Roy Harper – Royal Festival Hall – Candid photos of Roy

While in the dressing room I managed to take a few close-up photos of Roy that I quite liked.

I hope to get a few more tomorrow night at Edinburgh – the riotous last night of the highly successful tour!

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Roy Harper – Royal Festival Hall – A few of the people in and around Roy.

Long gone are the days when Roy would hitch-hike to a gig clutching his old battered guitar in even more battered case and using the club PA. Playing a venue such as the Royal Festival Hall requires an army of people and a great deal of organisation. Recording Roy’s albums requires great skills from a number of people. The publicity shots have to be great.

Here’s a few of the people who were involved behind the scenes.

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Colin Curwood (left) is an amazing photographer who has been involved with Roy right from the early days. He took most of the great early publicity shots. Brilliant stuff. John Leckie (right) is the soundman from Abbey Road studios who was responsible for recording most of Roy’s Abbey Road albums and producing One Of Those Days In England.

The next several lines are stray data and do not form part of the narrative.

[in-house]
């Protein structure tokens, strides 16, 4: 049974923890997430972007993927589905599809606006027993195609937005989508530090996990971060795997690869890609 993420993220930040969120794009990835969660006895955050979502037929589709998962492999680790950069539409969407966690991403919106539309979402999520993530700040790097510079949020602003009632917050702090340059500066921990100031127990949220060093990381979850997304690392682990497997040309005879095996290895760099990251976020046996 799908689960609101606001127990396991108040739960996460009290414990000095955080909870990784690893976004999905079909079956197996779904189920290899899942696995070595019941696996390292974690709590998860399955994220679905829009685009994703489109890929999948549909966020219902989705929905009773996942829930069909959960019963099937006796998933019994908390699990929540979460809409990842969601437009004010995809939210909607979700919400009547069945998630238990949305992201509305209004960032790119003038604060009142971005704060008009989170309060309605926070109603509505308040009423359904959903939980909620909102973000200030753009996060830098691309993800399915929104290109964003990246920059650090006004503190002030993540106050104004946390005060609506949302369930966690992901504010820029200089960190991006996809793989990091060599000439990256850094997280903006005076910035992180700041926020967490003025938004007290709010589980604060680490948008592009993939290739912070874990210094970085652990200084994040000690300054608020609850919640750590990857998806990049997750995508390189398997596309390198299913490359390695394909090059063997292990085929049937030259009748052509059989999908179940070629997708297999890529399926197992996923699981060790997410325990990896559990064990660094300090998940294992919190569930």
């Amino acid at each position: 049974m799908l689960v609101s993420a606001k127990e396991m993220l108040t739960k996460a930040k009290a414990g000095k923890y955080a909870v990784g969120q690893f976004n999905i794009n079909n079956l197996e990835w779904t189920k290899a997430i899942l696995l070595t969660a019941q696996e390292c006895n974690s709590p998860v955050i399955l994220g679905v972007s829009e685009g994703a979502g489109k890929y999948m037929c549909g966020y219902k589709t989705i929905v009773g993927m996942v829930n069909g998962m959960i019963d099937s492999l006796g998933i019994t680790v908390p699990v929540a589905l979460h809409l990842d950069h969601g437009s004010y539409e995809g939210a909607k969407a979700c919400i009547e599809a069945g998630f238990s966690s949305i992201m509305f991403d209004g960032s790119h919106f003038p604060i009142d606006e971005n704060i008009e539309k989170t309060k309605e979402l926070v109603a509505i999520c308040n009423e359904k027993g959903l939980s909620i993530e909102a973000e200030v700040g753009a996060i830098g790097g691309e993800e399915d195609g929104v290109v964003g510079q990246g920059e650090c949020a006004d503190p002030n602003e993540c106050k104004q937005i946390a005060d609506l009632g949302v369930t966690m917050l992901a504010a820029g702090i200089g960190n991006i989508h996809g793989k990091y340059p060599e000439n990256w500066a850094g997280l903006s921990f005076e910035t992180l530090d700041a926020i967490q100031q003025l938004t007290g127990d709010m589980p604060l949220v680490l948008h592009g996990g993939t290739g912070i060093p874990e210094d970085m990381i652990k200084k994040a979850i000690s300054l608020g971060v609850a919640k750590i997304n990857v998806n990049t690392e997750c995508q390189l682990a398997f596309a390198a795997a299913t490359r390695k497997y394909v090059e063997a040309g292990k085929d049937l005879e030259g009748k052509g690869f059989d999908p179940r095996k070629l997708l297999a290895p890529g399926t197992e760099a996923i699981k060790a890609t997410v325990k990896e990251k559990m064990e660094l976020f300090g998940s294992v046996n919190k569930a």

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Henry attended his first Harper concert at the age of three. Rebekah is at her first. John Leckie has also worked with other lesser people (such as John Lennon, George Harrison, Pink Floyd, Syd Barrett, Clash, Fall and Stone Roses) p1130627

Fiona Brice took over from the late great David Bedford who arranged orchestration on Harper albums and concerts. She did a brilliant job of organising the strings and brass for this tour and has applied David’s arrangements with great skill. They were a triumph.

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Darren Crisp used to be Roy’s Manager. Now he manages the tours and other stuff and has the job of pulling it all together. Quite a responsibility! He has to tie up all the loose ends and organise Roy. No mean feat. He does a great job which is why it works so seamlessly.